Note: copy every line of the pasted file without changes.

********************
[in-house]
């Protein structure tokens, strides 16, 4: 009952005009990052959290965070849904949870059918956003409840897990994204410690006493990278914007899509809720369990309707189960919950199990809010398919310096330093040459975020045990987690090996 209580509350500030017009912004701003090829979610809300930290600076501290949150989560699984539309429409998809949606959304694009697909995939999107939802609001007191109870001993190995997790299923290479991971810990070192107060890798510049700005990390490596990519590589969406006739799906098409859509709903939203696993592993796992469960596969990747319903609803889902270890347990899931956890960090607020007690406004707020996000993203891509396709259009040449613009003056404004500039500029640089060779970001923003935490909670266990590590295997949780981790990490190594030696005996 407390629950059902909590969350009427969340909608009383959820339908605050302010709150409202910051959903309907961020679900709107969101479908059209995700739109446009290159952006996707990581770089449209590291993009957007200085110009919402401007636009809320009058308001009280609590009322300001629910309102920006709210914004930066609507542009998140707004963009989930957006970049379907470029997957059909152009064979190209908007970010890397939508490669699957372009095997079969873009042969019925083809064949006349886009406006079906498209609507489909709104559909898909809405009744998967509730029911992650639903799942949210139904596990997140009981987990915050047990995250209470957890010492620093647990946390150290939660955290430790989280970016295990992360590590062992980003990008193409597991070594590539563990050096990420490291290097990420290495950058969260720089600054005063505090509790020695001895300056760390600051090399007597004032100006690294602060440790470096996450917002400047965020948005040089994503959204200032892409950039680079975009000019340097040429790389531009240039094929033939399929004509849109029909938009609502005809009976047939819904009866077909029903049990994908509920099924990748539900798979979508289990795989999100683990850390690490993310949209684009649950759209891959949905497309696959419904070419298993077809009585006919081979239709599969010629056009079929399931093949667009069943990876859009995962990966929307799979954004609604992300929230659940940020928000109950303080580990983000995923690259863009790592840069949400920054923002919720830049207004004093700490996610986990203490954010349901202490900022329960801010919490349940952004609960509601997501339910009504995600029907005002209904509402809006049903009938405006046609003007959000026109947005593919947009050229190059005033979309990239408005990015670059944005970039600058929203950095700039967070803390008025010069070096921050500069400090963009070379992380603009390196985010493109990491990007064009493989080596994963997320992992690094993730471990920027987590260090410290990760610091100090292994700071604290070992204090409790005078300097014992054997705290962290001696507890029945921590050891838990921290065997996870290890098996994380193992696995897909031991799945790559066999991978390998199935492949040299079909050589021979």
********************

[in-house]
């Protein structure tokens, strides 16, 4: 009952005009990052959290965070849904949870059918956003409840897990994204410690006493990278914007899509809720369990309707189960919950199990809010398919310096330093040459975020045990987690090996 209580509350500030017009912004701003090829979610809300930290600076501290949150989560699984539309429409998809949606959304694009697909995939999107939802609001007191109870001993190995997790299923290479991971810990070192107060890798510049700005990390490596990519590589969406006739799906098409859509709903939203696993592993796992469960596969990747319903609803889902270890347990899931956890960090607020007690406004707020996000993203891509396709259009040449613009003056404004500039500029640089060779970001923003935490909670266990590590295997949780981790990490190594030696005996 407390629950059902909590969350009427969340909608009383959820339908605050302010709150409202910051959903309907961020679900709107969101479908059209995700739109446009290159952006996707990581770089449209590291993009957007200085110009919402401007636009809320009058308001009280609590009322300001629910309102920006709210914004930066609507542009998140707004963009989930957006970049379907470029997957059909152009064979190209908007970010890397939508490669699957372009095997079969873009042969019925083809064949006349886009406006079906498209609507489909709104559909898909809405009744998967509730029911992650639903799942949210139904596990997140009981987990915050047990995250209470957890010492620093647990946390150290939660955290430790989280970016295990992360590590062992980003990008193409597991070594590539563990050096990420490291290097990420290495950058969260720089600054005063505090509790020695001895300056760390600051090399007597004032100006690294602060440790470096996450917002400047965020948005040089994503959204200032892409950039680079975009000019340097040429790389531009240039094929033939399929004509849109029909938009609502005809009976047939819904009866077909029903049990994908509920099924990748539900798979979508289990795989999100683990850390690490993310949209684009649950759209891959949905497309696959419904070419298993077809009585006919081979239709599969010629056009079929399931093949667009069943990876859009995962990966929307799979954004609604992300929230659940940020928000109950303080580990983000995923690259863009790592840069949400920054923002919720830049207004004093700490996610986990203490954010349901202490900022329960801010919490349940952004609960509601997501339910009504995600029907005002209904509402809006049903009938405006046609003007959000026109947005593919947009050229190059005033979309990239408005990015670059944005970039600058929203950095700039967070803390008025010069070096921050500069400090963009070379992380603009390196985010493109990491990007064009493989080596994963997320992992690094993730471990920027987590260090410290990760610091100090292994700071604290070992204090409790005078300097014992054997705290962290001696507890029945921590050891838990921290065997996870290890098996994380193992696995897909031991799945790559066999991978390998199935492949040299079909050589021979």